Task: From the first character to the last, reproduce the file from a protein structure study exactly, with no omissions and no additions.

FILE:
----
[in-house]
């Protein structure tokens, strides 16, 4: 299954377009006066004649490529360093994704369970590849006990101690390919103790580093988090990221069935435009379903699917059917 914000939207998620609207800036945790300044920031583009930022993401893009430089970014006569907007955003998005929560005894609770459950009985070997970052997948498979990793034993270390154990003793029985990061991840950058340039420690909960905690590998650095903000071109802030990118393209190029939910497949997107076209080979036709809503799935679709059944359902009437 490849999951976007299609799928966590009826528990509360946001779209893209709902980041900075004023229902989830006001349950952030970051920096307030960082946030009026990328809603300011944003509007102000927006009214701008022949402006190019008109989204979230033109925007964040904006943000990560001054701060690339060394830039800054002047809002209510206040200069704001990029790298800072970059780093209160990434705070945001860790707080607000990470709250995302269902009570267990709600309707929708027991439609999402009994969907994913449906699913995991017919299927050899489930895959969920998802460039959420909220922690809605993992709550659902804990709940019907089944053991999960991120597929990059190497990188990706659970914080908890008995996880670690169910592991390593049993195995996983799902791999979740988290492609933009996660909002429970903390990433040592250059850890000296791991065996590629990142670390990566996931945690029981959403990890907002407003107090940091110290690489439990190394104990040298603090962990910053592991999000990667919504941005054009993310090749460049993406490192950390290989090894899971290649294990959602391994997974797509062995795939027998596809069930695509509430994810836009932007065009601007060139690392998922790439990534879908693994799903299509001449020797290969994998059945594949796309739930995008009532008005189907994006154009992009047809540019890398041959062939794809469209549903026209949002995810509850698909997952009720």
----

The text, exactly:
[in-house]
């Protein structure tokens, strides 16, 4: 299954377009006066004649490529360093994704369970590849006990101690390919103790580093988090990221069935435009379903699917059917 914000939207998620609207800036945790300044920031583009930022993401893009430089970014006569907007955003998005929560005894609770459950009985070997970052997948498979990793034993270390154990003793029985990061991840950058340039420690909960905690590998650095903000071109802030990118393209190029939910497949997107076209080979036709809503799935679709059944359902009437 490849999951976007299609799928966590009826528990509360946001779209893209709902980041900075004023229902989830006001349950952030970051920096307030960082946030009026990328809603300011944003509007102000927006009214701008022949402006190019008109989204979230033109925007964040904006943000990560001054701060690339060394830039800054002047809002209510206040200069704001990029790298800072970059780093209160990434705070945001860790707080607000990470709250995302269902009570267990709600309707929708027991439609999402009994969907994913449906699913995991017919299927050899489930895959969920998802460039959420909220922690809605993992709550659902804990709940019907089944053991999960991120597929990059190497990188990706659970914080908890008995996880670690169910592991390593049993195995996983799902791999979740988290492609933009996660909002429970903390990433040592250059850890000296791991065996590629990142670390990566996931945690029981959403990890907002407003107090940091110290690489439990190394104990040298603090962990910053592991999000990667919504941005054009993310090749460049993406490192950390290989090894899971290649294990959602391994997974797509062995795939027998596809069930695509509430994810836009932007065009601007060139690392998922790439990534879908693994799903299509001449020797290969994998059945594949796309739930995008009532008005189907994006154009992009047809540019890398041959062939794809469209549903026209949002995810509850698909997952009720």